Interview with Amazon: Alex Green – Managing Director at Amazon Prime Video – Sport, Europe
As digital streaming has become more central to live sports viewing, the movements of Amazon Prime Video have been carefully watched.
The video content arm of the ecommerce giant has made a rapid, significant impression in the live rights market. Early experiments with ATP Tour tennis have been followed by investments in autumn international rugby and Premier League football in the UK, the Uefa Champions League in Germany, and Thursday night games from the National Football League (NFL) in the US, among others.
The company’s scale has invited industry speculation about what will come next. According to Alex Green – managing director of sport, Europe, Amazon Prime Video – its strategy has a simple inspiration.
“Everything starts with the customer,” he said, speaking to Callum Murray at the International Sports Convention.
Rights acquisitions to date have focused on higher-tier sports, with an emphasis on their local market impact. They have also been chosen for their effect on the “flywheel” of Prime membership.
Live sport, Green explained, drives awareness of Prime, whose members are likelier to use Amazon as a retail option due to delivery discounts. “But also, frankly, [live sport] makes people feel really good about their subscription,” he added.
On those terms, he continued, Amazon’s experiences so far have exceeded internal expectations in terms of customer response and the business case. The audience numbers support that: December’s Premier League fixture between Manchester United and Arsenal delivered four million viewers in the UK.
The result is that Amazon has gone on expanding its presence in live sport around the world. “You can see that we’ve continued to invest,” Green said, “and that tells its own story.”
Its partnership with the NFL has grown – Thursday Night Football will be exclusive to Amazon next season, having been simulcast with Fox in the past – while it has also begun its most extensive local rights deal with Ligue 1 in France.
Amazon Prime Video became the LFP’s primary domestic broadcast partner this season, taking 304 top-flight matches per year. To service that partnership, it has rolled out a supplementary subscription package called Le Pass Ligue 1 – available for a monthly €12.99 on top of a €5.99 fee for Prime.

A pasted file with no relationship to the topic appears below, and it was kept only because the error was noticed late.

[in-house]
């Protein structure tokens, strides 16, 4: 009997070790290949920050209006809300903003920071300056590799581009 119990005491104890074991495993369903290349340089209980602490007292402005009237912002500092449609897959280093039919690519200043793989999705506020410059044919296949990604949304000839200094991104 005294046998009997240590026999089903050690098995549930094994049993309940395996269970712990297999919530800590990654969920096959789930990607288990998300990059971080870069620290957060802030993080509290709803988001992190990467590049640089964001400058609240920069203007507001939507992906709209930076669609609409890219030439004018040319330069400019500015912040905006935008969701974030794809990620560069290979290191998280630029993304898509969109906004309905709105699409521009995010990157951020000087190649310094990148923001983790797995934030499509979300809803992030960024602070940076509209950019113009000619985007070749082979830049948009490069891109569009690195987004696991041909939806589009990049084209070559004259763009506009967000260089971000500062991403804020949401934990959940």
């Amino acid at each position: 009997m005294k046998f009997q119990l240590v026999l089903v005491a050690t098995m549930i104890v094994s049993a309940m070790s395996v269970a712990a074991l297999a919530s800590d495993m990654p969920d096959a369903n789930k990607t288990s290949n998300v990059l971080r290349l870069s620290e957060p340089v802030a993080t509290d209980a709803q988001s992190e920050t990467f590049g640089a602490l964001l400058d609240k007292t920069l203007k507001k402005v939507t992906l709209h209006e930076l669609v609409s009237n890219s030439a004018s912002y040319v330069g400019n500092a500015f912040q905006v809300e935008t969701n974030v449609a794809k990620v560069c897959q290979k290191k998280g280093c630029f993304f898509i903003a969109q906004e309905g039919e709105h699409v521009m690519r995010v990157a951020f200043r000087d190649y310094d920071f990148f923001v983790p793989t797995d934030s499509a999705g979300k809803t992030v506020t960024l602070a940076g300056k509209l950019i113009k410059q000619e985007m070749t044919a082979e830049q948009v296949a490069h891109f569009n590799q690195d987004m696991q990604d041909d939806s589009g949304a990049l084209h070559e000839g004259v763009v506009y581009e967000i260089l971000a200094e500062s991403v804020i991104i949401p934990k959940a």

The response, according to Green, has been positive. He cited an LFP survey which found that perceptions of Ligue 1 had risen since the Amazon deal went live, particularly among under-35s.
“We’re really proud to be part of this re-energising of the French league,” he said, “and we’ve got a long way to go.”
The bespoke pricing approach in place for Ligue 1 may open up different commercial structures for Amazon in other territories. For now, it will go on exploring its options. A deal for New Zealand Cricket’s rights in India, for example, has generated insights into how one of the world’s most competitive sports media markets operates, which could provide the basis for a broader operation there.
At the same time, Amazon has been working to understand how its product is received by viewers. Fans now demand the same quality from live streaming that they will see on other platforms, but in-play clipping and other data-led innovations also provide a different, more interactive experience. Leaning into that effectively for each sport is an ongoing challenge.
Balance will be important to Amazon Prime Video’s unfolding sports strategy. Sport, Green reflected, offers the security of “known IP” and audience interest is easier to read in advance that it is for original series and films. Nonetheless, that makes sports content a more expensive investment.
Meanwhile, Amazon also plans to use the strong performance of its unscripted documentaries in particular to support its live content in a richer ecosystem. Green said the company is “very proud” of its record in that area, as he looked ahead to another instalment of its All Or Nothing series with Premier League club Arsenal later this year.